Narration at the beginning:
This is the Earth at a time when the dinosaurs roamed a lush and fertile planet. A piece of rock just 6 miles wide changed all that. It hit with the force of 10,000 nuclear weapons. A trillion tons of dirt and rock hurtled into the atmosphere creating a suffocating blanket of dust the sun was powerless to penetrate for a thousand years. It happened before. It will happen again. It's just a question of when.
Youtube has it online divided up into 14 parts. Part 1:
part 2, part 3, part 4, part 5, part 6, part 7, part 8, part 9, part 10, part 11, part 12, part 13, part 14
Moria says it "emerges as only a spectacular monument to its own self-promotion and self-importance over the provision of anything of substance". EW has a review. Roger Ebert pans it, saying "No matter what they're charging to get in, it's worth more to get out." The New York Times doesn't like it:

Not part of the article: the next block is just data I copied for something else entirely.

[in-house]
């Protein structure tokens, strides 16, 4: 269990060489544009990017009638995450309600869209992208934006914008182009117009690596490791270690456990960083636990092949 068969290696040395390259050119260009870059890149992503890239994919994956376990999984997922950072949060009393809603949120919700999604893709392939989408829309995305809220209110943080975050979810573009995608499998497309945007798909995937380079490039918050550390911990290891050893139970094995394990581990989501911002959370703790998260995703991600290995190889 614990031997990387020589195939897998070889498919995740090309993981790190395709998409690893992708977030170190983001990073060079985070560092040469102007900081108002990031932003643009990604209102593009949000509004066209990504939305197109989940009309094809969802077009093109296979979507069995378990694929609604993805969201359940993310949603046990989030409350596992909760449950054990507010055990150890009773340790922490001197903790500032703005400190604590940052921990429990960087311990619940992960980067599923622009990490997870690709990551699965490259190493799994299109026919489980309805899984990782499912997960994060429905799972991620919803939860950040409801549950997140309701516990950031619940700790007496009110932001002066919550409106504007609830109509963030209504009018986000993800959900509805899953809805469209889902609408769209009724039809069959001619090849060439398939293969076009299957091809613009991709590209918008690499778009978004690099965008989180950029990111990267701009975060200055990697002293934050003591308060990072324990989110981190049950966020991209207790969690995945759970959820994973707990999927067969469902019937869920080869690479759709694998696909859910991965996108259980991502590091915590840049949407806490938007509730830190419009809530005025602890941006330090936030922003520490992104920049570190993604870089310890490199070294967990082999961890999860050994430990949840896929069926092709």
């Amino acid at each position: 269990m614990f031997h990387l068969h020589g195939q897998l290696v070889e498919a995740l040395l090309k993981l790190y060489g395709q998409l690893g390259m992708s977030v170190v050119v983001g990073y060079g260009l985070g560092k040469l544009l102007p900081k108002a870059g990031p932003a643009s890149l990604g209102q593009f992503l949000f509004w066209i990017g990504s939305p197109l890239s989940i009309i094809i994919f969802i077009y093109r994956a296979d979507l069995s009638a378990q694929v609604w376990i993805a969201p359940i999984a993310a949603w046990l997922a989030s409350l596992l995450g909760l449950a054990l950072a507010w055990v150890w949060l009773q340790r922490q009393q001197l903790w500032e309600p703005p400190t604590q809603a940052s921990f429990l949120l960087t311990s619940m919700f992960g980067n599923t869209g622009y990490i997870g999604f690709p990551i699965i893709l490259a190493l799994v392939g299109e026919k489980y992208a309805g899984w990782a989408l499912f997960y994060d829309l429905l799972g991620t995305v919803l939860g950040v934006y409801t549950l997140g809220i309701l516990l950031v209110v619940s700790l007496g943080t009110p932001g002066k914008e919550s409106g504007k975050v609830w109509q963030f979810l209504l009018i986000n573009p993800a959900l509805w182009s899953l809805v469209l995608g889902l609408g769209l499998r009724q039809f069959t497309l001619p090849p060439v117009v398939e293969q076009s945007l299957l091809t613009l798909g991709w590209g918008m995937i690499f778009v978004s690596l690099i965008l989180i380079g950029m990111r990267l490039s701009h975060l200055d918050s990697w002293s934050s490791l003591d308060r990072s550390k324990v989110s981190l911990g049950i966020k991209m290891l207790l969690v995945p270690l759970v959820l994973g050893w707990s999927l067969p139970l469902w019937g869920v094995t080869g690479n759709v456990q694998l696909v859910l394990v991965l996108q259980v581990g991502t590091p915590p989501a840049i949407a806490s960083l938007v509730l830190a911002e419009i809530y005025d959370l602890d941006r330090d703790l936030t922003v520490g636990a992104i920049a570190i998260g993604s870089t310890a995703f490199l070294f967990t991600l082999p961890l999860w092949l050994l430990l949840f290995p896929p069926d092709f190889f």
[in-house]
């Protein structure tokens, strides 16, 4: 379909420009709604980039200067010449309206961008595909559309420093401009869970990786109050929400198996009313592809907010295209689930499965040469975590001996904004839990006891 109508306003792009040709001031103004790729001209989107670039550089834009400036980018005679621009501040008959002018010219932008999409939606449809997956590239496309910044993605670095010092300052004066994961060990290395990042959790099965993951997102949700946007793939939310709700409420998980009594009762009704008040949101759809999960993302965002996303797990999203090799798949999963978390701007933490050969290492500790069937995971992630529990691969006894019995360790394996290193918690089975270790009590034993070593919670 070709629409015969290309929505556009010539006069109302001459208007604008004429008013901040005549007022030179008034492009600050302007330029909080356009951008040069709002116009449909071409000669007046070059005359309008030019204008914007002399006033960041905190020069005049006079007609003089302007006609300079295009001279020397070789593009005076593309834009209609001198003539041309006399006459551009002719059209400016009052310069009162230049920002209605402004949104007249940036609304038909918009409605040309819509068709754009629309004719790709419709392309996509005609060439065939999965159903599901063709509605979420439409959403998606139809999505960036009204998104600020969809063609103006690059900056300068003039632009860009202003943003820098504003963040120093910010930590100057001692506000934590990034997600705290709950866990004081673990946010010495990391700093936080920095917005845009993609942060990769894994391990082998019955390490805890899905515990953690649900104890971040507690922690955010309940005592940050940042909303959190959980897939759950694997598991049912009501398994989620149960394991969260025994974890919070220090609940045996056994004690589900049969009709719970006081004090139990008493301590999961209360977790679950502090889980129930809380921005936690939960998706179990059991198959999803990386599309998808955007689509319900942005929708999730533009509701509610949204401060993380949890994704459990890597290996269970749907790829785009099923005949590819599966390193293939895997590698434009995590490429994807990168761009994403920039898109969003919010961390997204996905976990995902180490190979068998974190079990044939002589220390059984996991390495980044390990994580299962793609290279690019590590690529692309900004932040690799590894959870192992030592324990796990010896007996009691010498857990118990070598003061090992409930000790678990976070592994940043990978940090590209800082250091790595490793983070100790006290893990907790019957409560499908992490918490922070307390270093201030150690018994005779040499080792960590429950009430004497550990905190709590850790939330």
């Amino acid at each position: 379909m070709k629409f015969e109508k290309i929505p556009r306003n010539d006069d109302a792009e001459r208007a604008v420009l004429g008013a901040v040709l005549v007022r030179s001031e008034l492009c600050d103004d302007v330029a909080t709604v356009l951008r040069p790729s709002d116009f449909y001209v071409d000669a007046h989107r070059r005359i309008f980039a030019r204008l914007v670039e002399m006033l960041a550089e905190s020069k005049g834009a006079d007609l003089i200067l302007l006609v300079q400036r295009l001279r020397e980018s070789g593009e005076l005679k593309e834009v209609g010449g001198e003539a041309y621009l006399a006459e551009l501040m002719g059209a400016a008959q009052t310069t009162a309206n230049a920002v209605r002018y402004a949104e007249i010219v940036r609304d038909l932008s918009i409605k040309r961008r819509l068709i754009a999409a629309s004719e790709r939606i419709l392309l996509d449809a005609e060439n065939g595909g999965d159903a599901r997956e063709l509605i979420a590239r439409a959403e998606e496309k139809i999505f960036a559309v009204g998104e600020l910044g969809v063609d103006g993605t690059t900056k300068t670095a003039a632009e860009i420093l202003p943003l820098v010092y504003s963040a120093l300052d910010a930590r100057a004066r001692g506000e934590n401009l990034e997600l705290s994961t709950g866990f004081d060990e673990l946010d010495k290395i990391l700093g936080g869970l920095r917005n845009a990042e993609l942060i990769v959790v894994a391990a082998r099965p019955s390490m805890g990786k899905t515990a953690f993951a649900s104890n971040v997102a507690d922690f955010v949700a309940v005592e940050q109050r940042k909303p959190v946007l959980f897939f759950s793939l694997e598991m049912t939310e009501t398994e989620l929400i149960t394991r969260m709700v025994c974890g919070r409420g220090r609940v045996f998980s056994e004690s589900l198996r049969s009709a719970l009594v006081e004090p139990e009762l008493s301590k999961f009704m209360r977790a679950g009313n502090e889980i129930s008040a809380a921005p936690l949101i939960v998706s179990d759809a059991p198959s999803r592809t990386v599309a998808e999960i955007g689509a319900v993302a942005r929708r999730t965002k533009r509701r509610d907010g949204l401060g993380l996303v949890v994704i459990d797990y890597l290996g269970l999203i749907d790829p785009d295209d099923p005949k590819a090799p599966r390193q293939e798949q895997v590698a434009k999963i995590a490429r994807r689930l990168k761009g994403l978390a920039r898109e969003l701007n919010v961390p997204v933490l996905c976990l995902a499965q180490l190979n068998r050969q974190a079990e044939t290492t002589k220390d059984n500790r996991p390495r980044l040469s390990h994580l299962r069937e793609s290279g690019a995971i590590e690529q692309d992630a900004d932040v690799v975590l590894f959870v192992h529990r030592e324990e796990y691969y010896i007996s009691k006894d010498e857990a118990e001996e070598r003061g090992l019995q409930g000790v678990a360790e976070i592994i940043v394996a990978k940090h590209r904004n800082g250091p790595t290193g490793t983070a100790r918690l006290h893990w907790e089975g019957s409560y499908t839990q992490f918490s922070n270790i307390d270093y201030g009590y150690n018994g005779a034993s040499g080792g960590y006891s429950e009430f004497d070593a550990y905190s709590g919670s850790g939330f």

Movie isn't actually the best word to describe ''Armageddon.'' More accurately it's a product, a feat of salesmanship, a sight worth noticing only because, like the asteroid on a collision course with planet Earth, its size and inevitability aren't easy to miss.
Criterion calls it
a work of art by a cutting-edge artist who is a master of movement, light, color, and shape—and also of chaos, razzle-dazzle, and explosion.
7/24/2009: We watched this one tonight. It was selected by The Younger Son. I'm the only one in the family who had seen this one all the way through.